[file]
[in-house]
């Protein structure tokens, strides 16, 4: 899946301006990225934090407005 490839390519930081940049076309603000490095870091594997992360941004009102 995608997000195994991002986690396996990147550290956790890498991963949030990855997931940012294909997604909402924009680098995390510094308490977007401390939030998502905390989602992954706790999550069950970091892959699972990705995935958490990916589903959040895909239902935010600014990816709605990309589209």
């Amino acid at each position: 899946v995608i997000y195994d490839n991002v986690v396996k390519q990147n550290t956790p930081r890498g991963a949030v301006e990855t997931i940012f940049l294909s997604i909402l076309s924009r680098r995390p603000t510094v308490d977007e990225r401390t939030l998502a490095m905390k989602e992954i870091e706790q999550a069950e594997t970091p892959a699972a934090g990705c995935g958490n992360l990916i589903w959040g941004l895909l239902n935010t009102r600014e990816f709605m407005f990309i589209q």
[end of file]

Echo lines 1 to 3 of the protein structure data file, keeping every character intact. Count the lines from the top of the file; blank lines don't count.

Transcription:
[in-house]
């Protein structure tokens, strides 16, 4: 899946301006990225934090407005 490839390519930081940049076309603000490095870091594997992360941004009102 995608997000195994991002986690396996990147550290956790890498991963949030990855997931940012294909997604909402924009680098995390510094308490977007401390939030998502905390989602992954706790999550069950970091892959699972990705995935958490990916589903959040895909239902935010600014990816709605990309589209």
């Amino acid at each position: 899946v995608i997000y195994d490839n991002v986690v396996k390519q990147n550290t956790p930081r890498g991963a949030v301006e990855t997931i940012f940049l294909s997604i909402l076309s924009r680098r995390p603000t510094v308490d977007e990225r401390t939030l998502a490095m905390k989602e992954i870091e706790q999550a069950e594997t970091p892959a699972a934090g990705c995935g958490n992360l990916i589903w959040g941004l895909l239902n935010t009102r600014e990816f709605m407005f990309i589209q």